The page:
“School choice” turns the “we” of society into the “me” of taking care of my child at the expense of everyone else.
Segregation is a part of our social fabric
Acknowledging that the showcase public school systems in a suburban America had already started the process of turning “we” into “me” is the first step to recovery for public education.
Suburban developers and realtors have made billions since the early 1950s by luring white people to buy homes of marginal quality in exchange for their children moving to “good schools”, meaning schools that have no significant count of black students.
The overall message went something like this:
Here, choose this home and your child will have a better chance of success. Leave that old deep city neighborhood behind. Leave its schools and someone else’s children behind. There’s no sense in trying to reform or save them. Let it be someone else’s problem.
Choose the neighborhood and you choose the school. School choice.
So why not just another form of “school choice”? It’s a convincing argument that says that all people should be able to choose.
One more step isn’t that different, right?
So if we have been practicing de facto school choice, isn’t it just logical to go all the way and allow everyone school choice? That’s the argument, and it’s a convincing one.
It is much easier to just pick up and leave other people’s children behind than to become active, militant, and spend time reforming a school by interacting with people who aren’t necessarily like you.
And so this is a powerful argument to many people who might have been practicing “school choice” by swapping homes for years.
School choice starts with seeing someone else’s children as other. And it becomes even easier when the other-ness of a child is illustrated by the fact that they don’t look like your children or even start with the same language.
Alienation = urge to segregate
Chuck D is still my favorite rapper because he has resisted the lure of record companies’ big money to gangsterize his music instead of fighting for the powerless, which was the true beginning of rap.
In his post-Ferguson appearance on the Tavis Smiley show last year he talks about the extreme segregation based on turning the “we” into “me”. It is a poet’s testament to the alienation that is driving many moves to further segregate America.
Suburbs started it and can end it
“School choice”, vouchers, educational savings accounts, or any other scheme to segregate American children has been made more palatable by the fact that we have had a form of school choice for years that was funded by tax money.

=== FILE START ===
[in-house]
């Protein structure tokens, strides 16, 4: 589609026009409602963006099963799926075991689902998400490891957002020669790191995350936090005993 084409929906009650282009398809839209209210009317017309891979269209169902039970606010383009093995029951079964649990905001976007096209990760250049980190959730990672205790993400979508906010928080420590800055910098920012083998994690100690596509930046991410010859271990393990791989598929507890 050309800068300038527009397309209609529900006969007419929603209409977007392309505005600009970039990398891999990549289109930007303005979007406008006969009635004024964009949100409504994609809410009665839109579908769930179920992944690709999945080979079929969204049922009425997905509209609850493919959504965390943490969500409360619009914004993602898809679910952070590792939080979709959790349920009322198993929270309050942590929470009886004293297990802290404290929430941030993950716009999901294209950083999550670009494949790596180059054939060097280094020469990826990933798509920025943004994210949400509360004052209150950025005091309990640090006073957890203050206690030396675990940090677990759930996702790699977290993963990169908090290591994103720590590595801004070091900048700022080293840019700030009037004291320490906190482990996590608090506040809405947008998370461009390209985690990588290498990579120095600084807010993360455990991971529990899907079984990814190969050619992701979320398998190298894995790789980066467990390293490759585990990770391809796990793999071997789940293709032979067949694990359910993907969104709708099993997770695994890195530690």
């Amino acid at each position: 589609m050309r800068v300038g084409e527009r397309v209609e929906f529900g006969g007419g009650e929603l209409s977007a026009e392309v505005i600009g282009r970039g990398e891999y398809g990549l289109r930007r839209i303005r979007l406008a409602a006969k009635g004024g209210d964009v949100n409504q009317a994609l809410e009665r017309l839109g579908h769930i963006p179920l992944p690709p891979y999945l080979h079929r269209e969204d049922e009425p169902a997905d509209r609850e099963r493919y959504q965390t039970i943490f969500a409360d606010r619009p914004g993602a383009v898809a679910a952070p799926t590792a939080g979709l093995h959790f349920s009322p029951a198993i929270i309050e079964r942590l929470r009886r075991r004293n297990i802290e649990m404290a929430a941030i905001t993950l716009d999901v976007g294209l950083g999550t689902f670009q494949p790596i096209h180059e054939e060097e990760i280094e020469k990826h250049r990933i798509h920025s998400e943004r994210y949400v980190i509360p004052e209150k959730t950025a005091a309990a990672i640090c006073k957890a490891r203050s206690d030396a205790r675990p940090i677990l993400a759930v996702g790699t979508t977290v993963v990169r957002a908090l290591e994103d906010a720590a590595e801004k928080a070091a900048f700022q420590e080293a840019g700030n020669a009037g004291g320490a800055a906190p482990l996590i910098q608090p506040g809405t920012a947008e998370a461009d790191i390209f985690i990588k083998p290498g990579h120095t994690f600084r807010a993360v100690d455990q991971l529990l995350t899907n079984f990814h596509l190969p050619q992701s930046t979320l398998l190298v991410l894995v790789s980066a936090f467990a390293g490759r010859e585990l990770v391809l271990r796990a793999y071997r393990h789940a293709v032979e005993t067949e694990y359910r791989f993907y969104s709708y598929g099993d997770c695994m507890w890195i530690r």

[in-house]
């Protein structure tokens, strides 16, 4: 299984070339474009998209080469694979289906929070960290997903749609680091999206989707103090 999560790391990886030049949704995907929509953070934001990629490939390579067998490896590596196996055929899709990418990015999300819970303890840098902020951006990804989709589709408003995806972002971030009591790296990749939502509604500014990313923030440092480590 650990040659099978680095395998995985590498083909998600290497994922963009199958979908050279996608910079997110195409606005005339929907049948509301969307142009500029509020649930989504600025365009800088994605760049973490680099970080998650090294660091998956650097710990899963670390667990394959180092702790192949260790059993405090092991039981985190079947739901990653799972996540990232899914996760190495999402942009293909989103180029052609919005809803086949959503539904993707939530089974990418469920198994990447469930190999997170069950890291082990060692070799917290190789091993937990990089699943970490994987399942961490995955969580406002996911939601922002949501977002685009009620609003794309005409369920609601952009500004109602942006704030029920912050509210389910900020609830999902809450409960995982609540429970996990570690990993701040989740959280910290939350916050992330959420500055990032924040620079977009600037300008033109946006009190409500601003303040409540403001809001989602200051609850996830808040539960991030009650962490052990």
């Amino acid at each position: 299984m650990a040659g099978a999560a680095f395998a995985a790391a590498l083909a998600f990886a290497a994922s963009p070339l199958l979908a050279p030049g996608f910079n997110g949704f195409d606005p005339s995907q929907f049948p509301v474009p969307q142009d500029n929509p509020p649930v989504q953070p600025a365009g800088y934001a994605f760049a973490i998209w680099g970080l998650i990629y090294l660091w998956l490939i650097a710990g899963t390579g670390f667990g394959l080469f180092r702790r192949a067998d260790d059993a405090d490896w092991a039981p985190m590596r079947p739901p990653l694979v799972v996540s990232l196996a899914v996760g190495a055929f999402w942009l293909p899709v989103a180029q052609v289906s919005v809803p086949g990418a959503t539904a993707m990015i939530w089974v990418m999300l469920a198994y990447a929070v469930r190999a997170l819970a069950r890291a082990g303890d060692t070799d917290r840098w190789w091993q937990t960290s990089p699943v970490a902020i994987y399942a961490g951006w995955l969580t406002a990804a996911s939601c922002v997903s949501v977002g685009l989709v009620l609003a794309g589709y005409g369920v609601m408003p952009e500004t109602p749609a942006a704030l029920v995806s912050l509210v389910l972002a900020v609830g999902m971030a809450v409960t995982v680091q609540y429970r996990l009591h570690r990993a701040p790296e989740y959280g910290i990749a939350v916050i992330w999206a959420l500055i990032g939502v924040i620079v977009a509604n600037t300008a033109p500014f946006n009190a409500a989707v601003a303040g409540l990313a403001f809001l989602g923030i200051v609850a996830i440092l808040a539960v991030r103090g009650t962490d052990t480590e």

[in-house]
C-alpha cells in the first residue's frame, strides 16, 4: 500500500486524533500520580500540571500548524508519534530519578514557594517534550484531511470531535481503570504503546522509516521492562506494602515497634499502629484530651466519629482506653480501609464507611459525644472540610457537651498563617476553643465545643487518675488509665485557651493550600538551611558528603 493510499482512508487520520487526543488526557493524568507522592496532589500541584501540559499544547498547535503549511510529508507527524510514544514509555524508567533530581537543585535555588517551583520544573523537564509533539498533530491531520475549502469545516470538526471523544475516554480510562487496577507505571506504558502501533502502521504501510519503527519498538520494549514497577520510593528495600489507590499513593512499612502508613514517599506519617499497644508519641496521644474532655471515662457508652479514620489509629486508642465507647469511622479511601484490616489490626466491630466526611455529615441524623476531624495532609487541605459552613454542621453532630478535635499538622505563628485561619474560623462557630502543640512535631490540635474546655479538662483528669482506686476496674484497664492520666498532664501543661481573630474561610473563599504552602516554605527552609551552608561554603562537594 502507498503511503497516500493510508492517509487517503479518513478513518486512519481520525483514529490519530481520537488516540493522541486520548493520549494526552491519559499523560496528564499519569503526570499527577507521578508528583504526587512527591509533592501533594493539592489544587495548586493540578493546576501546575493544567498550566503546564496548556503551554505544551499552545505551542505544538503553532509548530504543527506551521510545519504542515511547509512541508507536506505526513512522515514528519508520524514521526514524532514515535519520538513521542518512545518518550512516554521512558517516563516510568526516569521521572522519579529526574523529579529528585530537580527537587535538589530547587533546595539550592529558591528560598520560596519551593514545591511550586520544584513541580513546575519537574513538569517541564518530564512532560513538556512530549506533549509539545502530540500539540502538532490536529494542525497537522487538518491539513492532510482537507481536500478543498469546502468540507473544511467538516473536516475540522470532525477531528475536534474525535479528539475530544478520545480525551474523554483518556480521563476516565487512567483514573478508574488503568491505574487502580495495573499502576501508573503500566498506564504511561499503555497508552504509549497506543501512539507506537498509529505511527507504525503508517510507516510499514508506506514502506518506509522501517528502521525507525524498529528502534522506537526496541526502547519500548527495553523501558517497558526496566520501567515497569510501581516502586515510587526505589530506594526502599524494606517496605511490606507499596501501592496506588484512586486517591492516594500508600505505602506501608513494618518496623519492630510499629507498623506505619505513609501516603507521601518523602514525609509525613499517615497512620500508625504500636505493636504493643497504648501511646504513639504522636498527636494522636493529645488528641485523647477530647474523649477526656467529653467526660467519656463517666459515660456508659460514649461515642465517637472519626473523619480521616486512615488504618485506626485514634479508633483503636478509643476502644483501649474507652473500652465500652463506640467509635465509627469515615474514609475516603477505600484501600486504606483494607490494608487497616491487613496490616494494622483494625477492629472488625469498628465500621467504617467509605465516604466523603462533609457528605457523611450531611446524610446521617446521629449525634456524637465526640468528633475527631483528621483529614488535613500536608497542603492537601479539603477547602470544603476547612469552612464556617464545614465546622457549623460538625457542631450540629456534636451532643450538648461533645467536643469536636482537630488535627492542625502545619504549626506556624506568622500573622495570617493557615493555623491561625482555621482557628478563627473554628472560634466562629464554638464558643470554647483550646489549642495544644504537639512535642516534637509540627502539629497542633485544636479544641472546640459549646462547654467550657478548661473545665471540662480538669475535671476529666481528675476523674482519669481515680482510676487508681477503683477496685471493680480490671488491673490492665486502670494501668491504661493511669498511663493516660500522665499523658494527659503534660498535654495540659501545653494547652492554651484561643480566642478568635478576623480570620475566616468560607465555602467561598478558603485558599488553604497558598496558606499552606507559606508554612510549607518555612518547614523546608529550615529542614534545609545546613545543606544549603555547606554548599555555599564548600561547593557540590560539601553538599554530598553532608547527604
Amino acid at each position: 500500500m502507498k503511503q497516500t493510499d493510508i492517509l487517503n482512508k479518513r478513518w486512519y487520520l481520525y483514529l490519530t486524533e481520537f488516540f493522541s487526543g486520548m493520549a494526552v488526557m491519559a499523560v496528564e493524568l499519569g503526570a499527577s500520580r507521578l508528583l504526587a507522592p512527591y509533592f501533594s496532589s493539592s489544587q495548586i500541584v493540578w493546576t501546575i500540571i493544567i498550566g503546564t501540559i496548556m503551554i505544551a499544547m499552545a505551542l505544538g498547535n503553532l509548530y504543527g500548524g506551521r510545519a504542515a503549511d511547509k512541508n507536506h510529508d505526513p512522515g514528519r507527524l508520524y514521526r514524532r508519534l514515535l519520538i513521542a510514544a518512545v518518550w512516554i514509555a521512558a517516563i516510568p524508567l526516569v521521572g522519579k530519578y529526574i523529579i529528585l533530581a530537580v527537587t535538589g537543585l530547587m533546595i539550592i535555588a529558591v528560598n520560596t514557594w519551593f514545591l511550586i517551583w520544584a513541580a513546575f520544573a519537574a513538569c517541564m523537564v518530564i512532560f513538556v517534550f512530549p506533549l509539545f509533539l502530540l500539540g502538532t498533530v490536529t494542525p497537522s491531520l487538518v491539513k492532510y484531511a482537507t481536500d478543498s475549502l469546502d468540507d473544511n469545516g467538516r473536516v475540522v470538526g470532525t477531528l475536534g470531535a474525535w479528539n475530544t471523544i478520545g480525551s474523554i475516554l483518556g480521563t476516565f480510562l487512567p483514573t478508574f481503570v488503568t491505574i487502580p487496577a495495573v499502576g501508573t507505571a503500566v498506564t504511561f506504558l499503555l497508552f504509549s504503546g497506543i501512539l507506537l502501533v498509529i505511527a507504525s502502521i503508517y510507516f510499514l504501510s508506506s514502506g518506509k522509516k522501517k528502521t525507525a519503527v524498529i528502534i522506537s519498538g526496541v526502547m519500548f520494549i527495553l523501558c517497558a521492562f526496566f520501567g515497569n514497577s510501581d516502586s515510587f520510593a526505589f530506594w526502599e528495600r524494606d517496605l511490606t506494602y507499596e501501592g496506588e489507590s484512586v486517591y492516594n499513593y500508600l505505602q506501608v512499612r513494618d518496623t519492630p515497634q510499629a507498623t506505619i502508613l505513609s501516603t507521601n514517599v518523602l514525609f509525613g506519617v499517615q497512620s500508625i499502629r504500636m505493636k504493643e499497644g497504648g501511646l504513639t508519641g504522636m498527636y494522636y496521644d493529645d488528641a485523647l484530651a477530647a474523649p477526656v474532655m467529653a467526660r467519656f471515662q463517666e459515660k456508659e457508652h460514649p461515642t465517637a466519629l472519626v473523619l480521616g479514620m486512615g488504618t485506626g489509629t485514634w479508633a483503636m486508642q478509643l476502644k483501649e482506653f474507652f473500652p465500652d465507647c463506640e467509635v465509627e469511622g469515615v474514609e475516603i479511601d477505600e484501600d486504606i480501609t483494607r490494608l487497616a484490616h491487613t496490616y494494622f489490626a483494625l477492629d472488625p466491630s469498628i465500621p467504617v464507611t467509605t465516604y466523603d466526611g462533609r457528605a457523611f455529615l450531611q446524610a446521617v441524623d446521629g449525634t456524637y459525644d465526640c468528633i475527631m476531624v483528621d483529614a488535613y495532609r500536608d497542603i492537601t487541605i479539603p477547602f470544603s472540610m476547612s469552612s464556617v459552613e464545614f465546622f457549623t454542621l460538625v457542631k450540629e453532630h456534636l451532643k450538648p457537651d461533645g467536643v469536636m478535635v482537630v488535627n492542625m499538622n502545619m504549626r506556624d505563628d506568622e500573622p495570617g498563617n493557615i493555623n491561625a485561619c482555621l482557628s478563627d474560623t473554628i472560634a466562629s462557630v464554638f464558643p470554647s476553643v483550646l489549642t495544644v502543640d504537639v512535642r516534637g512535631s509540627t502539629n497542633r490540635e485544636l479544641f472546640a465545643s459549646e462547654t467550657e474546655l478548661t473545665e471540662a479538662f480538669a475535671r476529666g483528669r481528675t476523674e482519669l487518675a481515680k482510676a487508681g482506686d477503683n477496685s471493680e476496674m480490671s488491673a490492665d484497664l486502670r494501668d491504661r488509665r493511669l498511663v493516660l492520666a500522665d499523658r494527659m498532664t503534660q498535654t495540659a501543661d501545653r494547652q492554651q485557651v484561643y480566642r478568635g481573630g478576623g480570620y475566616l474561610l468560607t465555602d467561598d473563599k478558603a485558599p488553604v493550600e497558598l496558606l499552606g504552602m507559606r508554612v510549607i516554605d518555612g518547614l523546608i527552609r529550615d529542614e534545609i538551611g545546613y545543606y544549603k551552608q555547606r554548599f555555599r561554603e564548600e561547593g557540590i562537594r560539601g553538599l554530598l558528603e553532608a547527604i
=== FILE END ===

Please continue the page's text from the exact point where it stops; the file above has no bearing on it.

But, now there are suburban school districts around Oklahoma’s two large cities that have done an excellent job in recent years of embracing new students who don’t look like the old Senior class pictures of only 10 years ago.
One aspect of this is that the older suburbs that were the beneficiaries of white flight in the 1970s have matured into large, increasingly urbanized areas in their own right and now must face the realities of a diverse population that reflects the rest of America.
Perhaps it is that reality that now tempts some to want even more “school choice” in order to escape for good.
The current suburban realities of diversity present a great opportunity for fighting what we know to be a sinister move on the part of the wealthy to skim even more unaccountable tax money away from all of us for their own narrow purposes.
If parent leaders and educators in those previously segregated districts would stand up and talk about what you have learned about inclusion in a place that once practiced exclusion, wouldn’t that be a powerful thing?
I believe it would. And it would challenge the very base of the “choice” tradition that makes the current move to institute unaccountable, tax skimming for private segregation seem so reasonable.
This is not an argument against right-now militancy to fight “school choice” measures funded by investors to open up a new “education market”.
Let’s fight measures this week that threaten to segregate our children further. But it’s not enough. The idea of voucherizing all of education so that we segregate children further will keep coming back until we embrace a true concept of what public education means.
It means embracing the “we” and resisting the urge to focus on “me”.